Olivia Perry


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Stroll through the area around Bushwick and Flushing Avenue on any given day, and your ears might pick up on the indistinct crowing of a rooster. Perhaps you investigate further, or brush it off as a hallucinatory side effect of New York hearing damage; but take a look around and you just might run into Rocky the Rooster.

Rocky belongs to longtime Bushwick resident Angel Luis Seijo, who moved to Brooklyn from Puerto Rico at the age of five. Now 52, Seijo, a former city maintenance man with a short, greying beard and a healthy tan, spends his days kicking back on his favored Bushwick side-street, fixing cars, arguing with Union Local 237 for better labour rights, and occasionally taking on a variety of animals. Adopting Rocky isn’t Seijo’s first rodeo when it comes to strange, unusual — occasionally illegal —  pets. Seijo’s track record includes chickens, snakes, and at one point, a pig.

Seijo adopted Rocky four months ago after hearing that a friend of a friend was looking to get rid of a baby rooster that was cooped up in his basement.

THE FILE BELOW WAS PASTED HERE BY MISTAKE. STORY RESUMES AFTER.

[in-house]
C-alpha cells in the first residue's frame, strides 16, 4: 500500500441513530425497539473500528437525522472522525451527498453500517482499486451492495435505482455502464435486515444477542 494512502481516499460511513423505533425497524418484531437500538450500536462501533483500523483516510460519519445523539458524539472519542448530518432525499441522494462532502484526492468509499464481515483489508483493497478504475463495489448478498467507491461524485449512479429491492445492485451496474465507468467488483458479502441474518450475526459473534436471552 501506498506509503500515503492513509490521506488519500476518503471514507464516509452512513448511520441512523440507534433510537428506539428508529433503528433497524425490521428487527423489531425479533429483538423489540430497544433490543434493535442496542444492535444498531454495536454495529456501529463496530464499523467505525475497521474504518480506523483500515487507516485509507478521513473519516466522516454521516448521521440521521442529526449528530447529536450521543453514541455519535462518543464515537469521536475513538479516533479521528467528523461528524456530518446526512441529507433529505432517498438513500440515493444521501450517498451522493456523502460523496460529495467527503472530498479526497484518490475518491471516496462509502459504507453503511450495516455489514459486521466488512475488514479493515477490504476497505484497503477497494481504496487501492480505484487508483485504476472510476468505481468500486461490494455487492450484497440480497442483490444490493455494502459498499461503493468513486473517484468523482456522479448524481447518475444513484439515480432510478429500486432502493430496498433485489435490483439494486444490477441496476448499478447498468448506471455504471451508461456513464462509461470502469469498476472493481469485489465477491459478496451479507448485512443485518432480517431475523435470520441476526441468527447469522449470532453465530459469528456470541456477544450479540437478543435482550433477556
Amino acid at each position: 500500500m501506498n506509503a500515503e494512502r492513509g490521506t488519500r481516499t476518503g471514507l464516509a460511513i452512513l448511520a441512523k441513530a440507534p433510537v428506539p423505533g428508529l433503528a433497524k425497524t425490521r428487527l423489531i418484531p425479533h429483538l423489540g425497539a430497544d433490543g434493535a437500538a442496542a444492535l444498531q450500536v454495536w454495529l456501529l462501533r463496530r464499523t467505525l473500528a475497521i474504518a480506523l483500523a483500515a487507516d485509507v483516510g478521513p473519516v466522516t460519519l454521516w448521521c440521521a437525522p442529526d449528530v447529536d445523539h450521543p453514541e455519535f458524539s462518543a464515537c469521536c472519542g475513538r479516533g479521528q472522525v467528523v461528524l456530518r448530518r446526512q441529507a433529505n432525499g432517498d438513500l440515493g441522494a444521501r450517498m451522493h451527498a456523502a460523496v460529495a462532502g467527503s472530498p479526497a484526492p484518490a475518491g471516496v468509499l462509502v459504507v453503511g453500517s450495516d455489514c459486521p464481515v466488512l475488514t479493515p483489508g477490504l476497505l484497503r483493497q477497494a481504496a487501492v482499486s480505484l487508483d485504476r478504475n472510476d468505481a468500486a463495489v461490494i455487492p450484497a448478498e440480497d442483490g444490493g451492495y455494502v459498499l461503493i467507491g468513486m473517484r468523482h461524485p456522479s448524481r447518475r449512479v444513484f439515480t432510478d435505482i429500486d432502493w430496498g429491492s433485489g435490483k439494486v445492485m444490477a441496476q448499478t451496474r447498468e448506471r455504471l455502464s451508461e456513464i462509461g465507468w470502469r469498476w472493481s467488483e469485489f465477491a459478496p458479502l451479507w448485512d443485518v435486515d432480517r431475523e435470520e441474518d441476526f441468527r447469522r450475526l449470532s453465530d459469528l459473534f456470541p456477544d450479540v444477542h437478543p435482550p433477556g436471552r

“Let me keep him, I can give him life,” Seijo told the acquaintance.

The pair have been largely inseparable ever since. According to Seijo, the eight-month-old bird is doing great in his new digs.

“He knows when to cross the street and he knows all my friends. When he sees it’s sundown, he goes inside his cage. I don’t have to chase him,” Seijo said.

One of Seijo’s favorite things to do is yell “sing Rocky, sing,” a command the rooster invariably obeys, much to the amusement of friends and passersby. Rocky spends his nights tucked into the laundry room of a nearby building and lives off a diet of corn, scraps, and snacks people bring him.

While Seijo hasn’t received any complaints from the neighbors or building residents, he is aware that he can’t keep a rooster in the basement forever. Housing chickens on personal property in New York City is legal, but the rule doesn’t apply to roosters and other large or predatory birds. Violation of Article 161 of the city’s health code carries a fine of $200-$2000 and near certainty of losing your coveted, exotic pet to city officials.

Due to city regulations, Seijo plans on taking Rocky to his brother’s place in Puerto Rico this December so the bird can live out the rest of its days in a pastoral paradise.

Until then, Seijo wants to find Rocky a summer fling, possibly a baby mama. Seijo wants a girl with a nice name for his bird.

“Maybe Sally, Selina, something easy and something cute,” Seijo said.

After the emotional peacock incident at Newark a couple of weeks ago, we can only hope that — when the time comes for Rocky to retire down south— the airline of choice will be more rooster-accommodating.